All the entries are in, and it was a great set of conversions and kitbashes! Thanks and congratulations to everyone who entered the Triple Sprue Challenge – there were some incredible entries, and some just plain bizarre ones! We’ve got a full gallery of all the entries for you to browse at the bottom of this page – there might be some inspiration lurking in there for your next modelling project…

The Osprey Games judging panel entered into heated debate to determine the winners, and the office rang out with the sound of points and counterpoints concerning the merits of full weapon conversions versus hand swaps, and the most intriguing alternate uses for pointy hoods and swagbags.

So, without further ado…


Each of these talented kitbashers wins a copy of the Frostgrave: Ghost Archipelago rulebook.

David Powell

David Powell Sprue Challenge

David’s entry might not have the same degree of converting that some other entries do, but it’s a really clean, polished set. Each figure has a distinct tone, from the nervous young apprentice to the confident, veteran wizard and the swashbuckling captain – but all work well together.

Silverhands Workshop

Silverhands Workshop Sprue Challenge

Silverhands Workshop’s entry features heavy converting and kitbashing throughout. The attention to detail is wonderful – the pipe being smoked by the captain, the wizard’s half-skull visage, the demonic head being summoned by the apprentice are particular favourites.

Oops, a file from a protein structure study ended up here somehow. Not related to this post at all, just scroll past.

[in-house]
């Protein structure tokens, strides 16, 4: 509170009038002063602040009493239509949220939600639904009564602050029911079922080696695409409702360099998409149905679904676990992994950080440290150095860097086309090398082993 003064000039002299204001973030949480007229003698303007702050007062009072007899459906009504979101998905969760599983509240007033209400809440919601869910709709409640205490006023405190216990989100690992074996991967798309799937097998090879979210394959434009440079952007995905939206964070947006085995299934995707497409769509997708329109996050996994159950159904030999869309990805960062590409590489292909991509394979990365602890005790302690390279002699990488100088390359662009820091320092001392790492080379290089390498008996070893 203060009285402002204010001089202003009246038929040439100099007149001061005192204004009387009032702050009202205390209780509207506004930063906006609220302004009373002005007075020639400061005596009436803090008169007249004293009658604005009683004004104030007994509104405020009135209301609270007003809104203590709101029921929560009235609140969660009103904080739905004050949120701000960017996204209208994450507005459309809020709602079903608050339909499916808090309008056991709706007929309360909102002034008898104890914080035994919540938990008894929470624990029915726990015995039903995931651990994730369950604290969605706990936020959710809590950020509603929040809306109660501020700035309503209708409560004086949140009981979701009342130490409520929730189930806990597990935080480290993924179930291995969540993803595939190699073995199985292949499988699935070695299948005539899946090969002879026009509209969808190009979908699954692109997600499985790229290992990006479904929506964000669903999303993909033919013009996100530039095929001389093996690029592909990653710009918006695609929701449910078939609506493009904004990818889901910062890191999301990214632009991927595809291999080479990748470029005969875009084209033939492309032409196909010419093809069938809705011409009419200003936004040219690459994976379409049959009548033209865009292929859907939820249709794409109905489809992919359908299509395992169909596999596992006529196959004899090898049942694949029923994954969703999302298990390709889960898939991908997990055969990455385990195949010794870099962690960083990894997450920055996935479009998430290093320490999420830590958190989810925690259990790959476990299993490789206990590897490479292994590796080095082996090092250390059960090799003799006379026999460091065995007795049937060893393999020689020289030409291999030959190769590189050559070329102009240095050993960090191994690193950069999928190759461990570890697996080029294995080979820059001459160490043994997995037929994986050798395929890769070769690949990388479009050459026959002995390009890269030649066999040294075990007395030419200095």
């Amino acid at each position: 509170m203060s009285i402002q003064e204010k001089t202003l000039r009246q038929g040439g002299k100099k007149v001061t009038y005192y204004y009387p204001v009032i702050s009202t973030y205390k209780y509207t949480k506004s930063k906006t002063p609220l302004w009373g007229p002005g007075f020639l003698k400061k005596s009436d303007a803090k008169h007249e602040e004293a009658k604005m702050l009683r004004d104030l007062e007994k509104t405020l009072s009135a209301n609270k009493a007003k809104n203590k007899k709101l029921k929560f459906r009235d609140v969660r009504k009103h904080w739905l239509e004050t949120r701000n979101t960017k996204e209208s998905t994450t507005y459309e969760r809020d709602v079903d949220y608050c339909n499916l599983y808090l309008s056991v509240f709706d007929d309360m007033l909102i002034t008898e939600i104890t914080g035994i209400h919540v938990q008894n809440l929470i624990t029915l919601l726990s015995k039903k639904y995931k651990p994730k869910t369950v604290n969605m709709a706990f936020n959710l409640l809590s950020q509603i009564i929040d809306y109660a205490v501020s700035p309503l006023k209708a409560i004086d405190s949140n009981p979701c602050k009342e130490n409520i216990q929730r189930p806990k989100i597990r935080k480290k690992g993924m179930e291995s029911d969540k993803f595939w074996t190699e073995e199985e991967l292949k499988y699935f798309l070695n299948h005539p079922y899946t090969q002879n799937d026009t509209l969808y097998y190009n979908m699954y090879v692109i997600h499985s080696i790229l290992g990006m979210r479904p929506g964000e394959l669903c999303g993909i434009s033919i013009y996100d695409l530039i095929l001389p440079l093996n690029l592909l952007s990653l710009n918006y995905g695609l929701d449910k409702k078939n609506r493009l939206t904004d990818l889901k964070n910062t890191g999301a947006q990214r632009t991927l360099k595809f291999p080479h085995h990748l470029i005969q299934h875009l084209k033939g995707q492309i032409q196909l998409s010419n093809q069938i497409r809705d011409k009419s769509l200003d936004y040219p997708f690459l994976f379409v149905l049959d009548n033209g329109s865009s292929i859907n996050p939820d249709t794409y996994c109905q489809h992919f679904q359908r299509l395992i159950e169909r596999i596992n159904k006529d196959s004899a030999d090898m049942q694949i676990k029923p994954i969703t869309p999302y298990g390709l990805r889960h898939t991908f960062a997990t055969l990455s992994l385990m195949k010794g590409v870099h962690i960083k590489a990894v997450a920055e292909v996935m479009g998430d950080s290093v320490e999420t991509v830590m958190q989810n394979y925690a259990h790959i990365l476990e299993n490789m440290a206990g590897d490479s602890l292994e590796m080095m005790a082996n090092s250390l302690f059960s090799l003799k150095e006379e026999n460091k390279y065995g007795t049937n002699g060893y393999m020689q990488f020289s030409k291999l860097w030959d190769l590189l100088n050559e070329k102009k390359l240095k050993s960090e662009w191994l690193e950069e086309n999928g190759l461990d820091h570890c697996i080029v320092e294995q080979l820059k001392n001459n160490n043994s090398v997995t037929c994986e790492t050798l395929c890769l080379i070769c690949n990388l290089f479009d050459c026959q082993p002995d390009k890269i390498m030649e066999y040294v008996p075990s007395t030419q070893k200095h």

Sebastian Öwall

Sebastian Öwall

The wizard’s staff in Sebastian’s entry is a very strong focal point, and screams out for development as a cult symbol or something! His captain has a really nice Assassin’s Creed vibe to it with the hood and dual-wield pose.

The Winner

For services to Kitbashing, the winner of the grand prize – a copy of the Frostgrave: Ghost Archipelago rulebook and Accessory Pack, and a box of the plastic Crewmen – is…

Coen Westerduin

Coen Westerduin

A very strong approach to kitbashing from Coen, while still being relatively understated. Everything fits together as if it was intended to – the palm-cutting apprentice, the scythe-like staff, even the two-handed axe being carried by the captain. Nothing is designed to fit together like that, but in these models, they look as if they were. The horns are the obvious conclusion of this approach – trimmed and integrated to perfection. As Joseph McCullough said: “I wish someone would cast those up as I'd love to paint them”.


Triple Sprue Challenge - 2017